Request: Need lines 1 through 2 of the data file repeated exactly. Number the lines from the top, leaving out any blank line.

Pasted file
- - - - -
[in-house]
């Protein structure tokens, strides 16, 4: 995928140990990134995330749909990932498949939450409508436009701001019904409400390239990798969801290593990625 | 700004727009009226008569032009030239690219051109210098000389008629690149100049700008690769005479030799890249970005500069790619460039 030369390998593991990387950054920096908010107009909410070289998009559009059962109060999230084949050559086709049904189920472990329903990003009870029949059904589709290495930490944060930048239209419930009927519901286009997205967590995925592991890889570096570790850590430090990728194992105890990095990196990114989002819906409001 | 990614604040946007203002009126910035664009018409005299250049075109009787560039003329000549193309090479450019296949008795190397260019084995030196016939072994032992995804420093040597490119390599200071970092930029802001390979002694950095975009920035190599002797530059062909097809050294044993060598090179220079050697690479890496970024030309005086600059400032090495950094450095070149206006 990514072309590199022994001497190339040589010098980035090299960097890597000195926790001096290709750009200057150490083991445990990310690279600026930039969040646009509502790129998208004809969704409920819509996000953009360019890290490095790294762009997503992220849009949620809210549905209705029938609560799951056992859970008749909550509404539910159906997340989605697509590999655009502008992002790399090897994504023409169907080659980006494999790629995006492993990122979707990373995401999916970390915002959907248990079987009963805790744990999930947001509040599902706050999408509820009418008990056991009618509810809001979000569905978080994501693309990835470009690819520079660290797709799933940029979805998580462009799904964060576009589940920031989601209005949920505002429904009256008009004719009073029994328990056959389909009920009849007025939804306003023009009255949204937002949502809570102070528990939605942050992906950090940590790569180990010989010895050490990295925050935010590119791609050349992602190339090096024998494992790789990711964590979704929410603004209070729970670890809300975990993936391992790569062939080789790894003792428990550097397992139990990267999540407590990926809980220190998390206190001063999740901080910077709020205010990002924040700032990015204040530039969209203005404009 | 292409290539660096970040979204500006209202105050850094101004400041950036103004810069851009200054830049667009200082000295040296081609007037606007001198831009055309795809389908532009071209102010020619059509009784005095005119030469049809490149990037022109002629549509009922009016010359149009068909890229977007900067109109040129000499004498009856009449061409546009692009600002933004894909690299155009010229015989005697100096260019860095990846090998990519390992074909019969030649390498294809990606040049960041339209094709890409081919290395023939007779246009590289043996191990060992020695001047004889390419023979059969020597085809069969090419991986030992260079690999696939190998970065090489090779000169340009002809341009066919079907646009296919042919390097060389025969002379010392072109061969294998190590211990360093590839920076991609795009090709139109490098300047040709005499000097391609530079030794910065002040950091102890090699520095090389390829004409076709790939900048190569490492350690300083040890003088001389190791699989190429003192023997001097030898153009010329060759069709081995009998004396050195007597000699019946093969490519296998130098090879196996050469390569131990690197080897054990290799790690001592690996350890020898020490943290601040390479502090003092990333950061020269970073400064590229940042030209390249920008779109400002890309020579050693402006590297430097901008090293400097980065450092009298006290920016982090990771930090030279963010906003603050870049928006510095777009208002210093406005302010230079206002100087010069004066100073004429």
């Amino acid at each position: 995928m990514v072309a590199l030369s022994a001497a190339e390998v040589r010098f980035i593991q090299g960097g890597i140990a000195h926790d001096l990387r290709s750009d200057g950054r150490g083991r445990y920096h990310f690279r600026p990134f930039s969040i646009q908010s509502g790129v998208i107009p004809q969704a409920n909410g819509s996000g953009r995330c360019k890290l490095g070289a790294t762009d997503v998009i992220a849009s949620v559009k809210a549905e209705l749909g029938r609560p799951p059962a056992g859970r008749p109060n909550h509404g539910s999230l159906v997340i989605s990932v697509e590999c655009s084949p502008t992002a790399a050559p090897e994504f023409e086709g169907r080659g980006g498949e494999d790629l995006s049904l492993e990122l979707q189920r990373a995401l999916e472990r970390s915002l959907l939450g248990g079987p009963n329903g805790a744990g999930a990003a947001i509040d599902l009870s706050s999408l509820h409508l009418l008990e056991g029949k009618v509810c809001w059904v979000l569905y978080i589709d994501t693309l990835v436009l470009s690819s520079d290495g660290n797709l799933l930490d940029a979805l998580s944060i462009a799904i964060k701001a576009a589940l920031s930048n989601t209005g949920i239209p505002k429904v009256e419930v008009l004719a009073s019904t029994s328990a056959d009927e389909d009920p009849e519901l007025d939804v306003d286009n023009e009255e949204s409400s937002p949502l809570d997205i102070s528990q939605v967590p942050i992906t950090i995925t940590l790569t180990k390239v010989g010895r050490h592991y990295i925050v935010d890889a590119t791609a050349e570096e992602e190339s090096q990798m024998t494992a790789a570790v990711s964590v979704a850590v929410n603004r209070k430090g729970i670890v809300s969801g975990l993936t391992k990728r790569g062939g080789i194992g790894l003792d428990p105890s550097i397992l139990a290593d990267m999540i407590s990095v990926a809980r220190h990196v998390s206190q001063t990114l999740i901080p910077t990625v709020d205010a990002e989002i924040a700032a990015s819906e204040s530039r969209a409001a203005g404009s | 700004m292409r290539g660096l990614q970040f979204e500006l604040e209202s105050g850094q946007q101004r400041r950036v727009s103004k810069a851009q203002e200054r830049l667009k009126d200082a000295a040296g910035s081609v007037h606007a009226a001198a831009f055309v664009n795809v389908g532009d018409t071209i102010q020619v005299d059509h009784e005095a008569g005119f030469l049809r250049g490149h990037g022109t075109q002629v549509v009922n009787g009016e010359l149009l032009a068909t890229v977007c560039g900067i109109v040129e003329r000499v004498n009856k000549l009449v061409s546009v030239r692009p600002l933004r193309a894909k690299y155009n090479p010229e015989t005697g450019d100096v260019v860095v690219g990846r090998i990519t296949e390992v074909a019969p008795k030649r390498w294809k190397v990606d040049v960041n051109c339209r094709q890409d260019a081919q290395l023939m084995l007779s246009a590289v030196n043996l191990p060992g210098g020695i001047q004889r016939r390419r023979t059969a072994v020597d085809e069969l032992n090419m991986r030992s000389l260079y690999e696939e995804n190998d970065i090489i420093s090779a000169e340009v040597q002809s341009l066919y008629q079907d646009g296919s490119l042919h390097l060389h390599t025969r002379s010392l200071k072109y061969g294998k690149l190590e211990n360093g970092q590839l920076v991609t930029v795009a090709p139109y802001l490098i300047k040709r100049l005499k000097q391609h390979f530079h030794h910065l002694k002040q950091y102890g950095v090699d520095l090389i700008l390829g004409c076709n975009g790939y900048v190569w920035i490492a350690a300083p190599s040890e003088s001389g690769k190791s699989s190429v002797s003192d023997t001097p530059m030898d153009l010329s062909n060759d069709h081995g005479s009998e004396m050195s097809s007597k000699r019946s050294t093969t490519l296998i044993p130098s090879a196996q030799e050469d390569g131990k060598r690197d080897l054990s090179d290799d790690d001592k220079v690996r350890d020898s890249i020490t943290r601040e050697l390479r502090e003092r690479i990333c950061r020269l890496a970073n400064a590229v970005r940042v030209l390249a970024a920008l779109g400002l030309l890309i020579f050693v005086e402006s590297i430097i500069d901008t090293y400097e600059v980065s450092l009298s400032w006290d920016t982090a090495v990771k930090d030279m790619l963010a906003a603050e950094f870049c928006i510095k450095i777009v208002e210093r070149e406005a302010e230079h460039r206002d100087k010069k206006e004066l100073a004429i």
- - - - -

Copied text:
[in-house]
């Protein structure tokens, strides 16, 4: 995928140990990134995330749909990932498949939450409508436009701001019904409400390239990798969801290593990625 | 700004727009009226008569032009030239690219051109210098000389008629690149100049700008690769005479030799890249970005500069790619460039 030369390998593991990387950054920096908010107009909410070289998009559009059962109060999230084949050559086709049904189920472990329903990003009870029949059904589709290495930490944060930048239209419930009927519901286009997205967590995925592991890889570096570790850590430090990728194992105890990095990196990114989002819906409001 | 990614604040946007203002009126910035664009018409005299250049075109009787560039003329000549193309090479450019296949008795190397260019084995030196016939072994032992995804420093040597490119390599200071970092930029802001390979002694950095975009920035190599002797530059062909097809050294044993060598090179220079050697690479890496970024030309005086600059400032090495950094450095070149206006 990514072309590199022994001497190339040589010098980035090299960097890597000195926790001096290709750009200057150490083991445990990310690279600026930039969040646009509502790129998208004809969704409920819509996000953009360019890290490095790294762009997503992220849009949620809210549905209705029938609560799951056992859970008749909550509404539910159906997340989605697509590999655009502008992002790399090897994504023409169907080659980006494999790629995006492993990122979707990373995401999916970390915002959907248990079987009963805790744990999930947001509040599902706050999408509820009418008990056991009618509810809001979000569905978080994501693309990835470009690819520079660290797709799933940029979805998580462009799904964060576009589940920031989601209005949920505002429904009256008009004719009073029994328990056959389909009920009849007025939804306003023009009255949204937002949502809570102070528990939605942050992906950090940590790569180990010989010895050490990295925050935010590119791609050349992602190339090096024998494992790789990711964590979704929410603004209070729970670890809300975990993936391992790569062939080789790894003792428990550097397992139990990267999540407590990926809980220190998390206190001063999740901080910077709020205010990002924040700032990015204040530039969209203005404009 | 292409290539660096970040979204500006209202105050850094101004400041950036103004810069851009200054830049667009200082000295040296081609007037606007001198831009055309795809389908532009071209102010020619059509009784005095005119030469049809490149990037022109002629549509009922009016010359149009068909890229977007900067109109040129000499004498009856009449061409546009692009600002933004894909690299155009010229015989005697100096260019860095990846090998990519390992074909019969030649390498294809990606040049960041339209094709890409081919290395023939007779246009590289043996191990060992020695001047004889390419023979059969020597085809069969090419991986030992260079690999696939190998970065090489090779000169340009002809341009066919079907646009296919042919390097060389025969002379010392072109061969294998190590211990360093590839920076991609795009090709139109490098300047040709005499000097391609530079030794910065002040950091102890090699520095090389390829004409076709790939900048190569490492350690300083040890003088001389190791699989190429003192023997001097030898153009010329060759069709081995009998004396050195007597000699019946093969490519296998130098090879196996050469390569131990690197080897054990290799790690001592690996350890020898020490943290601040390479502090003092990333950061020269970073400064590229940042030209390249920008779109400002890309020579050693402006590297430097901008090293400097980065450092009298006290920016982090990771930090030279963010906003603050870049928006510095777009208002210093406005302010230079206002100087010069004066100073004429």